# Examples from real life

Visualizations in Qlik Sense can give you insight in your data. Using expressions in your charts can bring results that specifically apply to your work. The range of functions in Qlik Sense allow you to customize your expressions to fit your needs, even if the option is not readily available.

## Calculating the gross margin percentage

We define the margin as the difference between our sales and the cost of making these sales. We will calculate the margin for each month, as well as what percentage of the monthly sales is our margin.

To calculate the margin percentage we can use the following expression:

(Sum(Sales)-Sum(Cost))/Sum(Sales)

The expression can be simplified further

1-Sum(Cost)/Sum(Sales)

Inside the app, on the Examples from real life sheet, you will find a table titled Margin.

Do the following:

- Select the available table titled Margin.

The properties panel opens. - Click Add column and select Measure.
- Click on the symbol.

The expression editor opens. - Enter the following: Sum(Sales)
- Add three more measures with the expressions: Sum(Cost), Sum(Sales) - Sum(Cost), and 1 - Sum(Cost)/Sum(Sales).
- Click Apply.

You can see the calculated margin for each month based on the sales and the cost. You can also see what percentage of the sales makes up our margin.

In the app data, we already have data for the monthly margin. This is a good opportunity to make a comparison between our original data and our calculation.

Do the following:

- Click Add column and select Measure.
- Click on the symbol.

The expression editor opens. - Enter the following : Sum(Margin)
- Add another measure with the expression: (Sum(Sales) - Sum(Cost)) - Sum(Margin)
- Click Apply.

Some values in the calculated margin column differ from the values from the margin column coming directly from our data. The margin discrepancy column clearly shows that this takes place in a months during 2014. The difference between the calculated margin and the margin coming from the data set is small, but the fact that it takes place in a specific year creates some questions. What changed during that year? Looking into the data and asking the right questions might prove to be important for your business.

## Invoicing delays

For this example we will be using data based on a company that collects dates both for the creation of invoices and the promised delivery of the goods they produce. The two dates are not always the same. Additionally some invoices might have two promised delivery dates. The shortest date is always the same as the invoice date, as it is automatically created by the invoicing system used by the company. The largest promised delivery date is the date when a delivery was agreed to be made between the company and the client.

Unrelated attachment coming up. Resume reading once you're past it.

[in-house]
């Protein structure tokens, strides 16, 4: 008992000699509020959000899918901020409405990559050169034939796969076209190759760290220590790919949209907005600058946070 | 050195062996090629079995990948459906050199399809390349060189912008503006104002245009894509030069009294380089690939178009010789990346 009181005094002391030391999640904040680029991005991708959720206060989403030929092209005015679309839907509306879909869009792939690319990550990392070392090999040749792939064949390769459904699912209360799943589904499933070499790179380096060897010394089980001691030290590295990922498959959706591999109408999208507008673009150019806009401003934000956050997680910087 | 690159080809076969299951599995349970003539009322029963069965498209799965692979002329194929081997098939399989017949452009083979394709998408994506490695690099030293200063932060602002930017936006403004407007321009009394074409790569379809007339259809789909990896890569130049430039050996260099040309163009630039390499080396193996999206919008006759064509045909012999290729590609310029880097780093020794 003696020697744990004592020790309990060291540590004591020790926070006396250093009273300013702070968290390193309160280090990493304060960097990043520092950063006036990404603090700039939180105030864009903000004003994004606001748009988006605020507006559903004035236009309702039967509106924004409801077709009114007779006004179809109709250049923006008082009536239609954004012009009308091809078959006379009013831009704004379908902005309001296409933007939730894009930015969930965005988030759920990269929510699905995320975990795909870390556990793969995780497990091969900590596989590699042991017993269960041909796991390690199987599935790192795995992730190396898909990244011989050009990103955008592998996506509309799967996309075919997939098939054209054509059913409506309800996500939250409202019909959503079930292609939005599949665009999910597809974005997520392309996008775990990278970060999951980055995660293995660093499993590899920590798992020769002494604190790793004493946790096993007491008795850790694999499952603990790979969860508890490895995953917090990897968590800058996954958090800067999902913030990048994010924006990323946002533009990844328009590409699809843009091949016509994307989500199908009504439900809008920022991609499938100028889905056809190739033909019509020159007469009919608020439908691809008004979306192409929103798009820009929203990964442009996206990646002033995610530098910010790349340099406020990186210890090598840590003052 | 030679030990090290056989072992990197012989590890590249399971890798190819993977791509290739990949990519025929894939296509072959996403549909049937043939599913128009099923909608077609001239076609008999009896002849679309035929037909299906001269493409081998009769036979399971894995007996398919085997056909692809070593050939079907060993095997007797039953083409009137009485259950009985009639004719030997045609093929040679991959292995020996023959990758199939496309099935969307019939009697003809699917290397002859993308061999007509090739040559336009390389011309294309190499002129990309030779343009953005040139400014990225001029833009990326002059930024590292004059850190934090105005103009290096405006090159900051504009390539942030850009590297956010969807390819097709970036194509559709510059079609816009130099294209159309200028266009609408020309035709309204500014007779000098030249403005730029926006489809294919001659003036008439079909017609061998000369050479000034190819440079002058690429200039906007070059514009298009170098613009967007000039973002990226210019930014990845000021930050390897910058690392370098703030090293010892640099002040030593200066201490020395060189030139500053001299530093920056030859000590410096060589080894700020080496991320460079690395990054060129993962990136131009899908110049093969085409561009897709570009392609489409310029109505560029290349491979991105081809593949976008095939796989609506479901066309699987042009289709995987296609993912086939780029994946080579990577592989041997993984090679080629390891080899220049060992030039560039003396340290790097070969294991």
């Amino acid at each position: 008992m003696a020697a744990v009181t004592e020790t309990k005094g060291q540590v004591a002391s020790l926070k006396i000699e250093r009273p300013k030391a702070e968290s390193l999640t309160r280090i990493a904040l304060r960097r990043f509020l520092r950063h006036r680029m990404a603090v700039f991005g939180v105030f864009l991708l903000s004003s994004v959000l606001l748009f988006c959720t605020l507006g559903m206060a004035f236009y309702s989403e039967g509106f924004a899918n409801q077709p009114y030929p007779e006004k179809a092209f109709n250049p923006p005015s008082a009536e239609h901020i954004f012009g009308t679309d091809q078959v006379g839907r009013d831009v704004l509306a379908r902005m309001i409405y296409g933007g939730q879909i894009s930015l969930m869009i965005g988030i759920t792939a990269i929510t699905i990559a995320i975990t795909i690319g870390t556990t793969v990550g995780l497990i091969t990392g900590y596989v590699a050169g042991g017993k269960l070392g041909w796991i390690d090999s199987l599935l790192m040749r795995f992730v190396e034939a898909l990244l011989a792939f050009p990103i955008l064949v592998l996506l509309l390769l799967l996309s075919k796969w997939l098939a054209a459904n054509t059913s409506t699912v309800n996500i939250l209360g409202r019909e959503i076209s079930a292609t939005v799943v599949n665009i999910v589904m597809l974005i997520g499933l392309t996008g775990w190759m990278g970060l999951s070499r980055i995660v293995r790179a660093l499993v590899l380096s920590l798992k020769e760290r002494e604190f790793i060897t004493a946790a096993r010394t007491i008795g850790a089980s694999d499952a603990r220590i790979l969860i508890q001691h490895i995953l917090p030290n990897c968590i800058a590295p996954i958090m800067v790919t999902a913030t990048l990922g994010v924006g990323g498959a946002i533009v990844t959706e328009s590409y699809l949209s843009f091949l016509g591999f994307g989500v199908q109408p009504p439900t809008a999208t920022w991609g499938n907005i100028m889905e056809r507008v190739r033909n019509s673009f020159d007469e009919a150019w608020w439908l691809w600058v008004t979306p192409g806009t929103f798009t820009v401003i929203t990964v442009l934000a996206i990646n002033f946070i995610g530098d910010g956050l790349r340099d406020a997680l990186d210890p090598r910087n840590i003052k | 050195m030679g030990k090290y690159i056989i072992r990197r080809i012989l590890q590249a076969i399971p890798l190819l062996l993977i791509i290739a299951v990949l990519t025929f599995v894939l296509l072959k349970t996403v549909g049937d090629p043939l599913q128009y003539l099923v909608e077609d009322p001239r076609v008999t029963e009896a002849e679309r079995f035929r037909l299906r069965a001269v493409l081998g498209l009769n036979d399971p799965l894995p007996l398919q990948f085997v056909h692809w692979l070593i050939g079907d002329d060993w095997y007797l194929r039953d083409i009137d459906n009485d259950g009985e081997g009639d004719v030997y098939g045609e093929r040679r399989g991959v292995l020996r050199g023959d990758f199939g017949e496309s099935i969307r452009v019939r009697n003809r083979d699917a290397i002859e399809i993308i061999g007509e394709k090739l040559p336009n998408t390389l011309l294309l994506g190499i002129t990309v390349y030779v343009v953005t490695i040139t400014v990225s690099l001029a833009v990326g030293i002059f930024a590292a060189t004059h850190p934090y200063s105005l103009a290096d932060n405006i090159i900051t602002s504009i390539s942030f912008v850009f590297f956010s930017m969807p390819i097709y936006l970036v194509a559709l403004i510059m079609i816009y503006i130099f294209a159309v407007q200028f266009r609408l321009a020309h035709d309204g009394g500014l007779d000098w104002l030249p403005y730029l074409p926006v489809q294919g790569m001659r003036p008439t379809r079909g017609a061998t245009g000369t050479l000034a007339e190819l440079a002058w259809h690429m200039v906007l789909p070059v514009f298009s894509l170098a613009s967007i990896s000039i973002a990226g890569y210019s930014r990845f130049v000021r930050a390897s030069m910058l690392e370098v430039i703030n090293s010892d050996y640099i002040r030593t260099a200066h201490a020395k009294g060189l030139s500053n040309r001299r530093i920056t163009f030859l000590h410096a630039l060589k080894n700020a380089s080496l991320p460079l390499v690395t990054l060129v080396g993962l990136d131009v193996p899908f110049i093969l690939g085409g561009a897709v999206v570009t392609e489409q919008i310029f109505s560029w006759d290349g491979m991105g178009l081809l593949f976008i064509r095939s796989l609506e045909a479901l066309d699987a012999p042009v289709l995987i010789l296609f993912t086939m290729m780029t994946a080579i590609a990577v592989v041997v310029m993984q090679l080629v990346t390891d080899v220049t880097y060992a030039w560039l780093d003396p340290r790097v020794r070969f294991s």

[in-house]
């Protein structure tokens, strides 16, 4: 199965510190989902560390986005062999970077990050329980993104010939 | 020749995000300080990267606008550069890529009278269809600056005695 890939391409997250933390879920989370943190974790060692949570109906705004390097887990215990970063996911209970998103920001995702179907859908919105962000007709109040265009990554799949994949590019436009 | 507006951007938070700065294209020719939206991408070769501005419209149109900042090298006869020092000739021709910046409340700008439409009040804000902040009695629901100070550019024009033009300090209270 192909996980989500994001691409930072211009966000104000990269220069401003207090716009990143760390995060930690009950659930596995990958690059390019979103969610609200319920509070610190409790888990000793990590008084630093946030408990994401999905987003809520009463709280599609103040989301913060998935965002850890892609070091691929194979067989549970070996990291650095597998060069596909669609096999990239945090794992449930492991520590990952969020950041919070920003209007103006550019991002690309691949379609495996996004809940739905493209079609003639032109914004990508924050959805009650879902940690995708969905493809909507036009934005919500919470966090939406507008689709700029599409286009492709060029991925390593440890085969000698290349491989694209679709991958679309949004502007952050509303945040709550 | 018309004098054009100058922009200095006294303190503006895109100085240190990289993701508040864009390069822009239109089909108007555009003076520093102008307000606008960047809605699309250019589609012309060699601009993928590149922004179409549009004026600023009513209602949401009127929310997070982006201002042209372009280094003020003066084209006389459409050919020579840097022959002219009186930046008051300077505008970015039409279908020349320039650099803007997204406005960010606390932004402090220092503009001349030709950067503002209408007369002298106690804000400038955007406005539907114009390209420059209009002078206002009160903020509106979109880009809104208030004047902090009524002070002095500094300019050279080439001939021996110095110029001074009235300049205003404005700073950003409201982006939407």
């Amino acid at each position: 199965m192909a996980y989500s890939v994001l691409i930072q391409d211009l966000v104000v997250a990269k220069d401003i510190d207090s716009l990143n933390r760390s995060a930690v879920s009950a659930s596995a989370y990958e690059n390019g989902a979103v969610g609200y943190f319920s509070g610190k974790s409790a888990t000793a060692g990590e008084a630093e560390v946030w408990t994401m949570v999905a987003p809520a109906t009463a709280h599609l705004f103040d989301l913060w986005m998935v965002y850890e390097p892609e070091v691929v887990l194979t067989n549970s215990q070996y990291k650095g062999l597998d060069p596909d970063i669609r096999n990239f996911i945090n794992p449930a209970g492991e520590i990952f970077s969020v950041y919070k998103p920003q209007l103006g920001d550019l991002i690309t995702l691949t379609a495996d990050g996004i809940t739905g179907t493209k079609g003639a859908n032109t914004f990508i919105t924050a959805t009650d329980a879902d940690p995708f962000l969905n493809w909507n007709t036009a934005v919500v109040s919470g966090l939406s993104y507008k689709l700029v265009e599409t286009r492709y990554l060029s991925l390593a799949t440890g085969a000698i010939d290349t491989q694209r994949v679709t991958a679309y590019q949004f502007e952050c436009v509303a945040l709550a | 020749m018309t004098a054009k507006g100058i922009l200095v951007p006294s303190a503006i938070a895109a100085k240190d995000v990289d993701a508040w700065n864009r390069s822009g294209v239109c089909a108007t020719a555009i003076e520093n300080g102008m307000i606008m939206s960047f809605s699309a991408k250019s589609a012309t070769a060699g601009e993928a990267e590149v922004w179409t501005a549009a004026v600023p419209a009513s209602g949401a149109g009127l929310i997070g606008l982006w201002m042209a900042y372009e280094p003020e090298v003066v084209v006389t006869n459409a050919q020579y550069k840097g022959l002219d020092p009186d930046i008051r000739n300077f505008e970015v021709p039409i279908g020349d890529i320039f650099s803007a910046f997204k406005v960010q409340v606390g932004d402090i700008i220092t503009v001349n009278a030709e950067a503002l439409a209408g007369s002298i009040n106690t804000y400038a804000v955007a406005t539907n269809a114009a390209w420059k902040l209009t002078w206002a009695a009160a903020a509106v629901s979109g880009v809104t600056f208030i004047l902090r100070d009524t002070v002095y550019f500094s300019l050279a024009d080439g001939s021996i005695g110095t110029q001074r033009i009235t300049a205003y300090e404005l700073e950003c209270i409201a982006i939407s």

Let us start by adding these dates on a table.

On the Examples from real life sheet you will find a table titled Invoicing delays.

Do the following:

- Select the available table titled Invoicing delays.

The properties panel opens. - Click Add column and select Measure.
- Click on the symbol.

The expression editor opens. - Enter the following : Only([Invoice Date])
- Add another measure with the expression: Max([Promised Delivery Date])
- Click Apply.

You can see that the invoice date and the promised delivery date are not always the same. When there are two promised delivery dates we need to use the largest one for our calculation.

Let us calculate the difference between the invoice date and the promised delivery date. We will use the following expression:

Max([Promised Delivery Date])-[Invoice Date]

There are three scenarios:

- The two dates are the same, and the result of the expression is 0.
- The products were promised after the invoice was created, and the result is a positive integer.
- The invoice was created after the products were promised to be delivered, and the result is a negative integer.

Do the following:

- Click Add column and select Measure.
- Click on the symbol.

The expression editor opens. - Enter the following : Max([Promised Delivery Date])-[Invoice Date]
- Click Apply.

There is a range of differences between the dates. Negative values indicate that the invoice was delayed. Positive numbers indicate that the promised delivery was done after the invoice was created.

Let us calculate the number of invoices that were made after the promised delivery date.

Do the following:

- Click Add column and select Measure.
- Click on the symbol.

The expression editor opens. - Enter the following: Count(Distinct If(Aggr(Max([Promised Delivery Date])<[Invoice Date],[Invoice Number]),[Invoice Number]))
- Click Apply.

The last column makes more sense as a KPI as a percentage of the total number of invoices.

Do the following:

- Create a KPI.
- Click Add measure. Click on the symbol.

The expression editor opens. - Enter the following: Count(Distinct If(Aggr(Max([Promised Delivery Date])<[Invoice Date],[Invoice Number]),[Invoice Number]))/Count([Invoice Number])
- Click Apply.

Let us calculate the average delay in invoicing.

Do the following:

- Create a new KPI.
- Click Add measure. Click on the symbol.

The expression editor opens. - Enter the following: Avg(Aggr(If(Max([Promised Delivery Date])<[Invoice Date],(Max([Promised Delivery Date])-[Invoice Date])), [Invoice Number]))
- Click Apply.

## Thank you!

Now you have finished this tutorial, and hopefully you have gained some basic knowledge about chart expressions in Qlik Sense. Please visit our website for more inspiration for your apps.